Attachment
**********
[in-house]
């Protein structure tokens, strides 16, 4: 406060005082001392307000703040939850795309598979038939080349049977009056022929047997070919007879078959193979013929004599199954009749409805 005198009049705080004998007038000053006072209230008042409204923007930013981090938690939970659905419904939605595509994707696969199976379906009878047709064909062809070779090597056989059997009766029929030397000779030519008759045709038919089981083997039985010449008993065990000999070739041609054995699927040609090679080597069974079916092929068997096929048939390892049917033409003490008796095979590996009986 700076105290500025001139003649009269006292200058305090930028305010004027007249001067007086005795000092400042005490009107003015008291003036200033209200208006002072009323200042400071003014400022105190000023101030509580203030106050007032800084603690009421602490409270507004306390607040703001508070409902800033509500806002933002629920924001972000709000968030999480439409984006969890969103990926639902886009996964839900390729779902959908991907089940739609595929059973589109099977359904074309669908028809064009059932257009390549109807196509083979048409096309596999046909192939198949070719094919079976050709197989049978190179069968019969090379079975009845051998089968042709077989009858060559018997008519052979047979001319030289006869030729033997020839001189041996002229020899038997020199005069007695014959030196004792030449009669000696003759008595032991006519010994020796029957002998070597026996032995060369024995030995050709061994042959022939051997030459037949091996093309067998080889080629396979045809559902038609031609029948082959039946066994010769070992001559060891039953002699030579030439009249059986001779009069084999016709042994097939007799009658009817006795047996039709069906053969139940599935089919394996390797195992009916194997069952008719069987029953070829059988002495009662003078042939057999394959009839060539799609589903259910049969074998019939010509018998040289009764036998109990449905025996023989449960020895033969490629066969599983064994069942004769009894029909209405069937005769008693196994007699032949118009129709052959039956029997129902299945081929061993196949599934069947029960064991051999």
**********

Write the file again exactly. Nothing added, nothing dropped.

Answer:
[in-house]
């Protein structure tokens, strides 16, 4: 406060005082001392307000703040939850795309598979038939080349049977009056022929047997070919007879078959193979013929004599199954009749409805 005198009049705080004998007038000053006072209230008042409204923007930013981090938690939970659905419904939605595509994707696969199976379906009878047709064909062809070779090597056989059997009766029929030397000779030519008759045709038919089981083997039985010449008993065990000999070739041609054995699927040609090679080597069974079916092929068997096929048939390892049917033409003490008796095979590996009986 700076105290500025001139003649009269006292200058305090930028305010004027007249001067007086005795000092400042005490009107003015008291003036200033209200208006002072009323200042400071003014400022105190000023101030509580203030106050007032800084603690009421602490409270507004306390607040703001508070409902800033509500806002933002629920924001972000709000968030999480439409984006969890969103990926639902886009996964839900390729779902959908991907089940739609595929059973589109099977359904074309669908028809064009059932257009390549109807196509083979048409096309596999046909192939198949070719094919079976050709197989049978190179069968019969090379079975009845051998089968042709077989009858060559018997008519052979047979001319030289006869030729033997020839001189041996002229020899038997020199005069007695014959030196004792030449009669000696003759008595032991006519010994020796029957002998070597026996032995060369024995030995050709061994042959022939051997030459037949091996093309067998080889080629396979045809559902038609031609029948082959039946066994010769070992001559060891039953002699030579030439009249059986001779009069084999016709042994097939007799009658009817006795047996039709069906053969139940599935089919394996390797195992009916194997069952008719069987029953070829059988002495009662003078042939057999394959009839060539799609589903259910049969074998019939010509018998040289009764036998109990449905025996023989449960020895033969490629066969599983064994069942004769009894029909209405069937005769008693196994007699032949118009129709052959039956029997129902299945081929061993196949599934069947029960064991051999």